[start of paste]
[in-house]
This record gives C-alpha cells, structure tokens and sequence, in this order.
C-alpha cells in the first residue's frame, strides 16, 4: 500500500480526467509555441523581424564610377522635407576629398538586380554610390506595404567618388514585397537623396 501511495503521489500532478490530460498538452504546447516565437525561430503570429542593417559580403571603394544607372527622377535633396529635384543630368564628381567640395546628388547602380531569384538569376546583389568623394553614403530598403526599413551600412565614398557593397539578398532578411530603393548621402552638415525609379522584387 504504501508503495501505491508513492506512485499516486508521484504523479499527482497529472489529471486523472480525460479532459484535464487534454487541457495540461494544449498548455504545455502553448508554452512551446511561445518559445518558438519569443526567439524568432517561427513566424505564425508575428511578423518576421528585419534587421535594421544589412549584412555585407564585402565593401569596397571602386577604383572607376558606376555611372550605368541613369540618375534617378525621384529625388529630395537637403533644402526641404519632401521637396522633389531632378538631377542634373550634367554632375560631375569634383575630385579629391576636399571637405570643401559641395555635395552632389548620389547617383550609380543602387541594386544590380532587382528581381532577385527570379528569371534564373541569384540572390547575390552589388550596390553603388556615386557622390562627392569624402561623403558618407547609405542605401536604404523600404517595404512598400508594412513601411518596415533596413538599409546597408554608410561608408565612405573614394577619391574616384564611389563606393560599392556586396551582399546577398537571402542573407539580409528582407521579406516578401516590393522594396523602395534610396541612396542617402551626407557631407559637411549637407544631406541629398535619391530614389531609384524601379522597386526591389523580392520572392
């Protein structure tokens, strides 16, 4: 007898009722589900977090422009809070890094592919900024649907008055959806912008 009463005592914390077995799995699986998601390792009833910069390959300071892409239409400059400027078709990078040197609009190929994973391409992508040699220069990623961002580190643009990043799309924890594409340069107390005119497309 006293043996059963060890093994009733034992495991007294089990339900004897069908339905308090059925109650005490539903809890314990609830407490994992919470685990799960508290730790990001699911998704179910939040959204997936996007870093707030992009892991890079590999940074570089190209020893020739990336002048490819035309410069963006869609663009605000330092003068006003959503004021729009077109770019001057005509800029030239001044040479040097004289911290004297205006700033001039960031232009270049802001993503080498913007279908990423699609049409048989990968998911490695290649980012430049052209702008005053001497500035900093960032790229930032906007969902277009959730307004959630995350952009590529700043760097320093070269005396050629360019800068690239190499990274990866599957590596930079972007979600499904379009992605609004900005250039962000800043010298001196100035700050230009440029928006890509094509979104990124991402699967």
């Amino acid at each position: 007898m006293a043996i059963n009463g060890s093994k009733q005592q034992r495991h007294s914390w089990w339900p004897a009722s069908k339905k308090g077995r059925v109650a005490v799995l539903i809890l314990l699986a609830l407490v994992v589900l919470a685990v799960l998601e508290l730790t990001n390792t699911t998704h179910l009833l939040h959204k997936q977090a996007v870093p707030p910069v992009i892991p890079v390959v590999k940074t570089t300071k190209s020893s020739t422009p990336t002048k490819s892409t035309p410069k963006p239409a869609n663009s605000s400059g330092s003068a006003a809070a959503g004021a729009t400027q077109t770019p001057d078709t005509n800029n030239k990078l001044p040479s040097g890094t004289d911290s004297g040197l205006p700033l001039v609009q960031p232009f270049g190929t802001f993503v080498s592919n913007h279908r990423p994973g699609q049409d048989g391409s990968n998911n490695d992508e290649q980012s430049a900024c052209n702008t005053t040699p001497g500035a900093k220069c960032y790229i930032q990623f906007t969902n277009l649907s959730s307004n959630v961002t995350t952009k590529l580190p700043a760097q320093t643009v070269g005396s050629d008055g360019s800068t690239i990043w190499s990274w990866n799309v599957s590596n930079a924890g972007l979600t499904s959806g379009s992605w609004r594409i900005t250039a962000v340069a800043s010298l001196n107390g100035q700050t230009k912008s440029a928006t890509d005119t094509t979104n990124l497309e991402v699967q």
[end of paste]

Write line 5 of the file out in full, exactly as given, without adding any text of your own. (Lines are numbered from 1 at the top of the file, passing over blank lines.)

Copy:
């Amino acid at each position: 007898m006293a043996i059963n009463g060890s093994k009733q005592q034992r495991h007294s914390w089990w339900p004897a009722s069908k339905k308090g077995r059925v109650a005490v799995l539903i809890l314990l699986a609830l407490v994992v589900l919470a685990v799960l998601e508290l730790t990001n390792t699911t998704h179910l009833l939040h959204k997936q977090a996007v870093p707030p910069v992009i892991p890079v390959v590999k940074t570089t300071k190209s020893s020739t422009p990336t002048k490819s892409t035309p410069k963006p239409a869609n663009s605000s400059g330092s003068a006003a809070a959503g004021a729009t400027q077109t770019p001057d078709t005509n800029n030239k990078l001044p040479s040097g890094t004289d911290s004297g040197l205006p700033l001039v609009q960031p232009f270049g190929t802001f993503v080498s592919n913007h279908r990423p994973g699609q049409d048989g391409s990968n998911n490695d992508e290649q980012s430049a900024c052209n702008t005053t040699p001497g500035a900093k220069c960032y790229i930032q990623f906007t969902n277009l649907s959730s307004n959630v961002t995350t952009k590529l580190p700043a760097q320093t643009v070269g005396s050629d008055g360019s800068t690239i990043w190499s990274w990866n799309v599957s590596n930079a924890g972007l979600t499904s959806g379009s992605w609004r594409i900005t250039a962000v340069a800043s010298l001196n107390g100035q700050t230009k912008s440029a928006t890509d005119t094509t979104n990124l497309e991402v699967q």